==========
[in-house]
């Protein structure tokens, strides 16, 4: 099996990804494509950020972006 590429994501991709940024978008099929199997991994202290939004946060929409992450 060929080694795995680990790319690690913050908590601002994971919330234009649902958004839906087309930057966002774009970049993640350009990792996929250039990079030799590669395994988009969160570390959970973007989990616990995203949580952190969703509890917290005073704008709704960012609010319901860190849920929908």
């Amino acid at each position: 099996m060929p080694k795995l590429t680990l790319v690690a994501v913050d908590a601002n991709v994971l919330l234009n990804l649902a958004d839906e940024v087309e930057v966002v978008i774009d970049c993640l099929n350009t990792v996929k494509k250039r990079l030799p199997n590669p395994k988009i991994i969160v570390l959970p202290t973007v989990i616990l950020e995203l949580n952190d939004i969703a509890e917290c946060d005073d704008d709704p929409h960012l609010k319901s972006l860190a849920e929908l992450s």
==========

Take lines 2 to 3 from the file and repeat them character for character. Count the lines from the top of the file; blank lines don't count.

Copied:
């Protein structure tokens, strides 16, 4: 099996990804494509950020972006 590429994501991709940024978008099929199997991994202290939004946060929409992450 060929080694795995680990790319690690913050908590601002994971919330234009649902958004839906087309930057966002774009970049993640350009990792996929250039990079030799590669395994988009969160570390959970973007989990616990995203949580952190969703509890917290005073704008709704960012609010319901860190849920929908």
């Amino acid at each position: 099996m060929p080694k795995l590429t680990l790319v690690a994501v913050d908590a601002n991709v994971l919330l234009n990804l649902a958004d839906e940024v087309e930057v966002v978008i774009d970049c993640l099929n350009t990792v996929k494509k250039r990079l030799p199997n590669p395994k988009i991994i969160v570390l959970p202290t973007v989990i616990l950020e995203l949580n952190d939004i969703a509890e917290c946060d005073d704008d709704p929409h960012l609010k319901s972006l860190a849920e929908l992450s």